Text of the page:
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When writing about the Northern League, you could start with a list of players who began their career there: people like Bob Paisley (Bishop Auckland) or Brian Clough (Billingham Synthonia) or Chris Waddle (Tow Law Town). You could mention that it's the second-oldest league in the world, behind the Football League. Or you could start with the Northern League's record in national competition: the past five winners of the FA Vase, for example, have all been league members.
But personally, I prefer this:
In 1997, the league needed a sponsor. That summer, in a bar at Wembley, the league chairman got speaking to the manager of an insurance firm. After a ten-minute negotiation, a deal was signed there and then - on the inside flap of a packet of Marlboro. It was never formalised, and, over ten years, it was worth half a million pounds. That, my friends, is rock 'n' roll football.
I know that story well because a) my dad is the (unpaid) chairman in question and b) this summer I helped to write a book marking the Northern League's 125th anniversary. As anecdotes go, you have to admit, it beats 'Sir Alex Ferguson thinks Jordan Henderson runs funny'.
The book is full of stories: the match delayed by armed police because someone thought a spectator's hot dog was a shotgun; the MP who complained about a referee in the House of Commons; the Northumbrian team sponsored by an American who made his billions in frozen food.
But the Northern League isn't just about off-beat 'and finally...' anecdotes. It's seen some pretty serious football, too:
- In 1913, Crook Town - a miners' team from County Durham - toured Spain and beat Barcelona 4-2.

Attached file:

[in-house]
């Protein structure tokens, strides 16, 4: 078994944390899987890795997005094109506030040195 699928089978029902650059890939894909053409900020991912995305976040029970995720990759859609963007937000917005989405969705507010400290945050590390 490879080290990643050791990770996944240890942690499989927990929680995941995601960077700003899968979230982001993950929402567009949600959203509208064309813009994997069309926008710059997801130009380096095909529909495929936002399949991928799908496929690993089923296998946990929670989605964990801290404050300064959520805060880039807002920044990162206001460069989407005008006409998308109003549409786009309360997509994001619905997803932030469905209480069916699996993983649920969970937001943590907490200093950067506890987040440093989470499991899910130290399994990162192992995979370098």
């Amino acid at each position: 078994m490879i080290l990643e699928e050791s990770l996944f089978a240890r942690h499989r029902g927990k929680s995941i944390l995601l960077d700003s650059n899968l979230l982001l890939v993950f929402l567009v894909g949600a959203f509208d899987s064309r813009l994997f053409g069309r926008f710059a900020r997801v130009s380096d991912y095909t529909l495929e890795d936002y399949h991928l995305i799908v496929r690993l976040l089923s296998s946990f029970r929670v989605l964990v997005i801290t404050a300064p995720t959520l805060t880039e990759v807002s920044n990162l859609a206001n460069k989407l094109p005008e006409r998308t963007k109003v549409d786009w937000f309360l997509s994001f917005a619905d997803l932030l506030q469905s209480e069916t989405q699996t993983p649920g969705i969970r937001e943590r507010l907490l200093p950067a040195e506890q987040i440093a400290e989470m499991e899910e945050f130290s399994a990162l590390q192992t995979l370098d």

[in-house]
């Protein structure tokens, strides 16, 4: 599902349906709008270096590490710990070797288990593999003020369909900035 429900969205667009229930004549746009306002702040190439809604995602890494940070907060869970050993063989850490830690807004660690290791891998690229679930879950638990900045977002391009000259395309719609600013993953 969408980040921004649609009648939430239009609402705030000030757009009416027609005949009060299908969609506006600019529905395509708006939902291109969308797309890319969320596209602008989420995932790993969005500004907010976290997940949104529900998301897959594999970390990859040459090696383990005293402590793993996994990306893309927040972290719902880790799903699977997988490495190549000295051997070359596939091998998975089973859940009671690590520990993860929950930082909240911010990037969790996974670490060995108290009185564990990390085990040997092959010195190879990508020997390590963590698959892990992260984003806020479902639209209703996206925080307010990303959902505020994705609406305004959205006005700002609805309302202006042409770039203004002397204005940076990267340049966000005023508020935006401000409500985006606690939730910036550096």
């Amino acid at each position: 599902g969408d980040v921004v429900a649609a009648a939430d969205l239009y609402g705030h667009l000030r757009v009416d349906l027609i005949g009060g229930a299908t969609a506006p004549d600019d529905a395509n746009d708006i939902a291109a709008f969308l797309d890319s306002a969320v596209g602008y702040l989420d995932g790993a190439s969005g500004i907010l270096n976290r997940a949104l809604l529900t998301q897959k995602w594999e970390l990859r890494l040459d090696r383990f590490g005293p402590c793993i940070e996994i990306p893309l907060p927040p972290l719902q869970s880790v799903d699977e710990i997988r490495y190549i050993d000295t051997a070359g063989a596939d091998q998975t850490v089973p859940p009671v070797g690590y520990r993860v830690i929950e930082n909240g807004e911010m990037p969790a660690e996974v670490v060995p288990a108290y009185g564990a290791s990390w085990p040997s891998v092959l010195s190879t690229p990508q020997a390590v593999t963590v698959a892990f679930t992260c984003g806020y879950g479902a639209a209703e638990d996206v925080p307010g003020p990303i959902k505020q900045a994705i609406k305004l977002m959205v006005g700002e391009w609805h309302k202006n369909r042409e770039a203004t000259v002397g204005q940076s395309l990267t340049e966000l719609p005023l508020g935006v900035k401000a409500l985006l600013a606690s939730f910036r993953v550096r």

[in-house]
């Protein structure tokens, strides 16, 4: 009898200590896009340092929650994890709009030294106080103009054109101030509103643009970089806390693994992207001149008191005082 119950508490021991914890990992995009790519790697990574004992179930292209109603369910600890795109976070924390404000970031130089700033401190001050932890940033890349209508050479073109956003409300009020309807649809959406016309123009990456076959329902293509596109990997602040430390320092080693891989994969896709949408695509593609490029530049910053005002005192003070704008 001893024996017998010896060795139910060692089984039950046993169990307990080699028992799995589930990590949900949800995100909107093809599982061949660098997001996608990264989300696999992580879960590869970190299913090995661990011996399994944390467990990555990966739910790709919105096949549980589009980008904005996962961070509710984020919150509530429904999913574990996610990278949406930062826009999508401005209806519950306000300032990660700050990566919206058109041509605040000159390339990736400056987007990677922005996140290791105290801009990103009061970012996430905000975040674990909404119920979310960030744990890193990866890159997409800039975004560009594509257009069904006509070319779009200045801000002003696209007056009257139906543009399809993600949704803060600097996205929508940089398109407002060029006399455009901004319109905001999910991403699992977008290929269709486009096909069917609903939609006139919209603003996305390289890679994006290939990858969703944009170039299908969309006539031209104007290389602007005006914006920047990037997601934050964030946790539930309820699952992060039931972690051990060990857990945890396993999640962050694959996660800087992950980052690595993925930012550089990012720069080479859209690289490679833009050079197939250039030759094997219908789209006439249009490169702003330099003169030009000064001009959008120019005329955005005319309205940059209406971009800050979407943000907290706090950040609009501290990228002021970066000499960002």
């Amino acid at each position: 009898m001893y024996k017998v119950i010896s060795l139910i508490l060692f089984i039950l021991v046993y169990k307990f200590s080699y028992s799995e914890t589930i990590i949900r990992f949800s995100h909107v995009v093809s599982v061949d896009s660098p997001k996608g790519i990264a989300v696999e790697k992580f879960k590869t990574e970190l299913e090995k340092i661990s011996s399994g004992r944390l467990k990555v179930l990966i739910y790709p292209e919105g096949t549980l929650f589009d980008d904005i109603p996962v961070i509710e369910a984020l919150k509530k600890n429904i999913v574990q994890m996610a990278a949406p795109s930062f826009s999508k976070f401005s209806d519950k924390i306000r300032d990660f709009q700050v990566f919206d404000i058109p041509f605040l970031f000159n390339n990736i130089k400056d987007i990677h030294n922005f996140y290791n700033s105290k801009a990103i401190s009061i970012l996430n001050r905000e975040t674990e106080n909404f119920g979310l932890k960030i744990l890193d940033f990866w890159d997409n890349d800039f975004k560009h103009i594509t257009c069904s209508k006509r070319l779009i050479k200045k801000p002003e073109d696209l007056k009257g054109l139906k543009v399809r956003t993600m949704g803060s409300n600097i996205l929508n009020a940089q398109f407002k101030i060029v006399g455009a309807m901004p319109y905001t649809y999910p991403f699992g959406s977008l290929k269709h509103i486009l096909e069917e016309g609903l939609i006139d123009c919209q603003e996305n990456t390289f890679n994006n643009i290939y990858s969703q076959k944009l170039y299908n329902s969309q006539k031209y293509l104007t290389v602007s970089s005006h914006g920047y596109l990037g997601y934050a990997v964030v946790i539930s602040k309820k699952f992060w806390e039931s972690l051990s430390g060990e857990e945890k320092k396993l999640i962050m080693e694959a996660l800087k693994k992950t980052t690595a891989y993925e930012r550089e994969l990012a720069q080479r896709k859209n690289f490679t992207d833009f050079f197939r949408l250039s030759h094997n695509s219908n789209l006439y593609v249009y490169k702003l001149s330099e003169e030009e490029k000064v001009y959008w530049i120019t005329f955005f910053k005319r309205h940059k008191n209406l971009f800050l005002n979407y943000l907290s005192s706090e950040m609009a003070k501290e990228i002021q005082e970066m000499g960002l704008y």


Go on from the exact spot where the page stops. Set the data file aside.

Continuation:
- In 1958, after the Munich disaster, Manchester United signed three Northern League players from Bishop Auckland. One of them, Warren Bradley, went on to play for England.
- In 1978, Blyth Spartans reached the fifth round of the FA Cup, beating Stoke City on the way.
- At least one Northern League team has played at Wembley in five of the seven seasons since it reopened.
And there've been some pretty decent players here, too. As well as Paisley, Clough, and Waddle, Gary Pallister (Billingham Town), Steve Harper (Seaham Red Star), Steve Howard (Tow Law Town) and Danny Graham (Chester le Street) all started their career in the Northern League. Paul Robinson - the former England goalkeeper - once played for Durham City in an injury crisis.
I've watched Northern League football all my life. And yet, while writing the book, I felt like someone on Who Do You Think You Are, discovering a history that was under my nose all along. I learned about the team formed in the bait room of a coal mine (Washington); the club who borrowed 12 pounds and ten shillings from the local social club to get started (Ryton and Crawcrook Albion); the grandfather, father and son who spent decades as secretary of one club (the Fairburns at Tow Law).
Yet, despite being 125 years old, the Northern League isn't an anachronism. Crowds are increasing every year - Spennymoor, who are fifth, have a higher average attendance than almost half the teams in the Conference North - and clubs are building younger, more pro-active fanbases through social media. There's even a Northern League Day, separate from the national non-league day.
With only seven north-east teams playing at a higher level, the Northern League - which has teams from County Durham, Teesside, Tyne and Wear, Northumberland, North Yorkshire and Cumbria - feels like a bona fide regional competition. It's the place where, for the past 125 years, local pride has been won and lost. Buy a book and read all about it. Or better still: go to a game. Most clubs only charge £5 or £6 - some a lot less - and you'll get a warm welcome. But if you don't want to get tapped up for half a million quid, put the Marlboro away...
Owen Amos - follow him on Twitter here
The book is on sale for £5 plus P&P at Amazon. Orders should be placed by Wednesday December 18 to guarantee Christmas delivery:
They're also being sold for £3.99 at all Northern League clubs. For more information on the league, visit northernleague.org.
None of the authors or editors is being paid and any profit will be reinvested into the league.